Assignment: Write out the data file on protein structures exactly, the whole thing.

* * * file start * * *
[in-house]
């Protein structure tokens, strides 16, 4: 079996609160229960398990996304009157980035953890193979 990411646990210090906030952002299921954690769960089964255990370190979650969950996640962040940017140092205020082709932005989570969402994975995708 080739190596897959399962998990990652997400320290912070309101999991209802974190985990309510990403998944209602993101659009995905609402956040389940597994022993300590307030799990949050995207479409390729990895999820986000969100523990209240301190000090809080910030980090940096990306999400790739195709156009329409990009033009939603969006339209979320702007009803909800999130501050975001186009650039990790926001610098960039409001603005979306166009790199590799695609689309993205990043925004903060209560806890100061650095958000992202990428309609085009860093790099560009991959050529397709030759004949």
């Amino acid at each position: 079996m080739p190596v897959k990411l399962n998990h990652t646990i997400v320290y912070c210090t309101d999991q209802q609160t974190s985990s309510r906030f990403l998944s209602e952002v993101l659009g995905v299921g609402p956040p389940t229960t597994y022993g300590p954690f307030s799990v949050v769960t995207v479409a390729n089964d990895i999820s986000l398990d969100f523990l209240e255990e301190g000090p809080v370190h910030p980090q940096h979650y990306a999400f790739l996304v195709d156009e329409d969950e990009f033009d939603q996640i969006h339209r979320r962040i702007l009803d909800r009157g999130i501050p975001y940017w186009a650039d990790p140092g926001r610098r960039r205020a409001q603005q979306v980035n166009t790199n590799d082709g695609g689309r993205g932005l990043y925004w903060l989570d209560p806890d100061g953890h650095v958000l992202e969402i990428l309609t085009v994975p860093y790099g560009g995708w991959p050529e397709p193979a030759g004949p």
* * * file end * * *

[in-house]
């Protein structure tokens, strides 16, 4: 079996609160229960398990996304009157980035953890193979 990411646990210090906030952002299921954690769960089964255990370190979650969950996640962040940017140092205020082709932005989570969402994975995708 080739190596897959399962998990990652997400320290912070309101999991209802974190985990309510990403998944209602993101659009995905609402956040389940597994022993300590307030799990949050995207479409390729990895999820986000969100523990209240301190000090809080910030980090940096990306999400790739195709156009329409990009033009939603969006339209979320702007009803909800999130501050975001186009650039990790926001610098960039409001603005979306166009790199590799695609689309993205990043925004903060209560806890100061650095958000992202990428309609085009860093790099560009991959050529397709030759004949």
């Amino acid at each position: 079996m080739p190596v897959k990411l399962n998990h990652t646990i997400v320290y912070c210090t309101d999991q209802q609160t974190s985990s309510r906030f990403l998944s209602e952002v993101l659009g995905v299921g609402p956040p389940t229960t597994y022993g300590p954690f307030s799990v949050v769960t995207v479409a390729n089964d990895i999820s986000l398990d969100f523990l209240e255990e301190g000090p809080v370190h910030p980090q940096h979650y990306a999400f790739l996304v195709d156009e329409d969950e990009f033009d939603q996640i969006h339209r979320r962040i702007l009803d909800r009157g999130i501050p975001y940017w186009a650039d990790p140092g926001r610098r960039r205020a409001q603005q979306v980035n166009t790199n590799d082709g695609g689309r993205g932005l990043y925004w903060l989570d209560p806890d100061g953890h650095v958000l992202e969402i990428l309609t085009v994975p860093y790099g560009g995708w991959p050529e397709p193979a030759g004949p």